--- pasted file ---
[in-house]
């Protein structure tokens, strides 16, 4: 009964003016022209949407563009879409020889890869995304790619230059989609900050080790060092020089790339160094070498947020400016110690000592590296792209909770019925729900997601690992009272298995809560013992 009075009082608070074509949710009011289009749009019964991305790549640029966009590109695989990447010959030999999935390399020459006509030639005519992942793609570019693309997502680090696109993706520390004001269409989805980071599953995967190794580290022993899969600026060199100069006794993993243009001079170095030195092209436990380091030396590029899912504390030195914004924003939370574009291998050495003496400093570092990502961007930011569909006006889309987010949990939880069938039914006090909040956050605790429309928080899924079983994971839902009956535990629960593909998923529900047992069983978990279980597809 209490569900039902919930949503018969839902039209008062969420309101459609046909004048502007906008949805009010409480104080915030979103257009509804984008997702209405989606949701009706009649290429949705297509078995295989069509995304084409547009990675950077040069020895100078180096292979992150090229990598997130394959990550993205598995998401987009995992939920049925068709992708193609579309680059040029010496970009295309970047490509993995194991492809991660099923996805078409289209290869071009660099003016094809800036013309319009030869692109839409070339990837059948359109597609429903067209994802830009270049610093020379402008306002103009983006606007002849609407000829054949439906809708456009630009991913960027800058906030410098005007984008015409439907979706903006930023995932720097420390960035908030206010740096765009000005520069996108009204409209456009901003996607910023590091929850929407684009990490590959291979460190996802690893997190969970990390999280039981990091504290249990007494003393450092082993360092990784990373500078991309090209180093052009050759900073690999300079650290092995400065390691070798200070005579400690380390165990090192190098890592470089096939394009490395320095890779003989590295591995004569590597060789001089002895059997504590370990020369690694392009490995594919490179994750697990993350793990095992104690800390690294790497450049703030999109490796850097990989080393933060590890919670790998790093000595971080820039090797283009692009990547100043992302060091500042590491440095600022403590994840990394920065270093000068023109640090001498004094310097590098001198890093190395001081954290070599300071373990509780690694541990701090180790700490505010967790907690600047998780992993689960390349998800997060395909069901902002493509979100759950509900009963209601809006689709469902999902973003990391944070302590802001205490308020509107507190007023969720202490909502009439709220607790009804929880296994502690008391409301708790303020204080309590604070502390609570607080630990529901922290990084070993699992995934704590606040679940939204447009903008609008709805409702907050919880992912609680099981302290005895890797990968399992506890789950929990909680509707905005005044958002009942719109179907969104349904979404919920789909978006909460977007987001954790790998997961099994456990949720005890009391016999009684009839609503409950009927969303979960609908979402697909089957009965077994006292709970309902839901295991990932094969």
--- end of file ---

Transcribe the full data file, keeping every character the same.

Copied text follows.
[in-house]
């Protein structure tokens, strides 16, 4: 009964003016022209949407563009879409020889890869995304790619230059989609900050080790060092020089790339160094070498947020400016110690000592590296792209909770019925729900997601690992009272298995809560013992 009075009082608070074509949710009011289009749009019964991305790549640029966009590109695989990447010959030999999935390399020459006509030639005519992942793609570019693309997502680090696109993706520390004001269409989805980071599953995967190794580290022993899969600026060199100069006794993993243009001079170095030195092209436990380091030396590029899912504390030195914004924003939370574009291998050495003496400093570092990502961007930011569909006006889309987010949990939880069938039914006090909040956050605790429309928080899924079983994971839902009956535990629960593909998923529900047992069983978990279980597809 209490569900039902919930949503018969839902039209008062969420309101459609046909004048502007906008949805009010409480104080915030979103257009509804984008997702209405989606949701009706009649290429949705297509078995295989069509995304084409547009990675950077040069020895100078180096292979992150090229990598997130394959990550993205598995998401987009995992939920049925068709992708193609579309680059040029010496970009295309970047490509993995194991492809991660099923996805078409289209290869071009660099003016094809800036013309319009030869692109839409070339990837059948359109597609429903067209994802830009270049610093020379402008306002103009983006606007002849609407000829054949439906809708456009630009991913960027800058906030410098005007984008015409439907979706903006930023995932720097420390960035908030206010740096765009000005520069996108009204409209456009901003996607910023590091929850929407684009990490590959291979460190996802690893997190969970990390999280039981990091504290249990007494003393450092082993360092990784990373500078991309090209180093052009050759900073690999300079650290092995400065390691070798200070005579400690380390165990090192190098890592470089096939394009490395320095890779003989590295591995004569590597060789001089002895059997504590370990020369690694392009490995594919490179994750697990993350793990095992104690800390690294790497450049703030999109490796850097990989080393933060590890919670790998790093000595971080820039090797283009692009990547100043992302060091500042590491440095600022403590994840990394920065270093000068023109640090001498004094310097590098001198890093190395001081954290070599300071373990509780690694541990701090180790700490505010967790907690600047998780992993689960390349998800997060395909069901902002493509979100759950509900009963209601809006689709469902999902973003990391944070302590802001205490308020509107507190007023969720202490909502009439709220607790009804929880296994502690008391409301708790303020204080309590604070502390609570607080630990529901922290990084070993699992995934704590606040679940939204447009903008609008709805409702907050919880992912609680099981302290005895890797990968399992506890789950929990909680509707905005005044958002009942719109179907969104349904979404919920789909978006909460977007987001954790790998997961099994456990949720005890009391016999009684009839609503409950009927969303979960609908979402697909089957009965077994006292709970309902839901295991990932094969």